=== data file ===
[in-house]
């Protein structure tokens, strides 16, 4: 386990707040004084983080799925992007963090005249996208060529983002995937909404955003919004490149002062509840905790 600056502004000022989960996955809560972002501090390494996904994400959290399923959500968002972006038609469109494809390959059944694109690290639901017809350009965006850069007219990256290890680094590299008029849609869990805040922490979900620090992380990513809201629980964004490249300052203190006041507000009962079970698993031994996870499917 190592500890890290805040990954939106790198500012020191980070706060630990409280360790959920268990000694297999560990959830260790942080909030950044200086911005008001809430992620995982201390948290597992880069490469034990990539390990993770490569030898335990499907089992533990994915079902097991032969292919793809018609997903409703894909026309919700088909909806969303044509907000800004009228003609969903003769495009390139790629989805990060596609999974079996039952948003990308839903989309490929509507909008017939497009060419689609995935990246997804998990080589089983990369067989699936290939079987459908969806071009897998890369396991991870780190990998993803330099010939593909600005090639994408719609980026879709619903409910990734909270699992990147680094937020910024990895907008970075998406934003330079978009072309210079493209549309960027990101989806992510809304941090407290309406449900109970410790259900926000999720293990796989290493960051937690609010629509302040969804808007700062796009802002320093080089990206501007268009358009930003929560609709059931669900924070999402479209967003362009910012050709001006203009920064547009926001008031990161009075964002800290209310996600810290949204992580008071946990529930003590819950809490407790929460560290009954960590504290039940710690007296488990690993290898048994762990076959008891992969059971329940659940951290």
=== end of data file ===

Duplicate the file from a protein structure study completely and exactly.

[in-house]
């Protein structure tokens, strides 16, 4: 386990707040004084983080799925992007963090005249996208060529983002995937909404955003919004490149002062509840905790 600056502004000022989960996955809560972002501090390494996904994400959290399923959500968002972006038609469109494809390959059944694109690290639901017809350009965006850069007219990256290890680094590299008029849609869990805040922490979900620090992380990513809201629980964004490249300052203190006041507000009962079970698993031994996870499917 190592500890890290805040990954939106790198500012020191980070706060630990409280360790959920268990000694297999560990959830260790942080909030950044200086911005008001809430992620995982201390948290597992880069490469034990990539390990993770490569030898335990499907089992533990994915079902097991032969292919793809018609997903409703894909026309919700088909909806969303044509907000800004009228003609969903003769495009390139790629989805990060596609999974079996039952948003990308839903989309490929509507909008017939497009060419689609995935990246997804998990080589089983990369067989699936290939079987459908969806071009897998890369396991991870780190990998993803330099010939593909600005090639994408719609980026879709619903409910990734909270699992990147680094937020910024990895907008970075998406934003330079978009072309210079493209549309960027990101989806992510809304941090407290309406449900109970410790259900926000999720293990796989290493960051937690609010629509302040969804808007700062796009802002320093080089990206501007268009358009930003929560609709059931669900924070999402479209967003362009910012050709001006203009920064547009926001008031990161009075964002800290209310996600810290949204992580008071946990529930003590819950809490407790929460560290009954960590504290039940710690007296488990690993290898048994762990076959008891992969059971329940659940951290």